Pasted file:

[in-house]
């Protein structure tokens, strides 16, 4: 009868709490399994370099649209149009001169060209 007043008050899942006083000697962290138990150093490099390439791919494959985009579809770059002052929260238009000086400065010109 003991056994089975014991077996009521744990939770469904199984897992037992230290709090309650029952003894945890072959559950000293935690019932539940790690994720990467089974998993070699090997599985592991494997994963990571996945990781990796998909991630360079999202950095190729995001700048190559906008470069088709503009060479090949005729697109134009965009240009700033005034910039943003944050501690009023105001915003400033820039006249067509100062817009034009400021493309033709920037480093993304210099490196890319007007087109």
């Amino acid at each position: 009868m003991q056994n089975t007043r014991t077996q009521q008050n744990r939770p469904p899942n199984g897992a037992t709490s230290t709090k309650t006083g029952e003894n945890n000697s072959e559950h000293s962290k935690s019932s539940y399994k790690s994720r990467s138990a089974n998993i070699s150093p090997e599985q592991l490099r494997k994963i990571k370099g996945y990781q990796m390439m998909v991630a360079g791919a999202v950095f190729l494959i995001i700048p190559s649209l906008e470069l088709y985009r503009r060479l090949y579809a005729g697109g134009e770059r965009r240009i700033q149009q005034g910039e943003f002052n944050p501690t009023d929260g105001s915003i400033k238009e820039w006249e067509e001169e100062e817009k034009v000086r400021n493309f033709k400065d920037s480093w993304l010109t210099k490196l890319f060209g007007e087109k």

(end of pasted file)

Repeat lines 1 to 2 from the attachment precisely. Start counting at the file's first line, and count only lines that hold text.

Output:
[in-house]
């Protein structure tokens, strides 16, 4: 009868709490399994370099649209149009001169060209 007043008050899942006083000697962290138990150093490099390439791919494959985009579809770059002052929260238009000086400065010109 003991056994089975014991077996009521744990939770469904199984897992037992230290709090309650029952003894945890072959559950000293935690019932539940790690994720990467089974998993070699090997599985592991494997994963990571996945990781990796998909991630360079999202950095190729995001700048190559906008470069088709503009060479090949005729697109134009965009240009700033005034910039943003944050501690009023105001915003400033820039006249067509100062817009034009400021493309033709920037480093993304210099490196890319007007087109």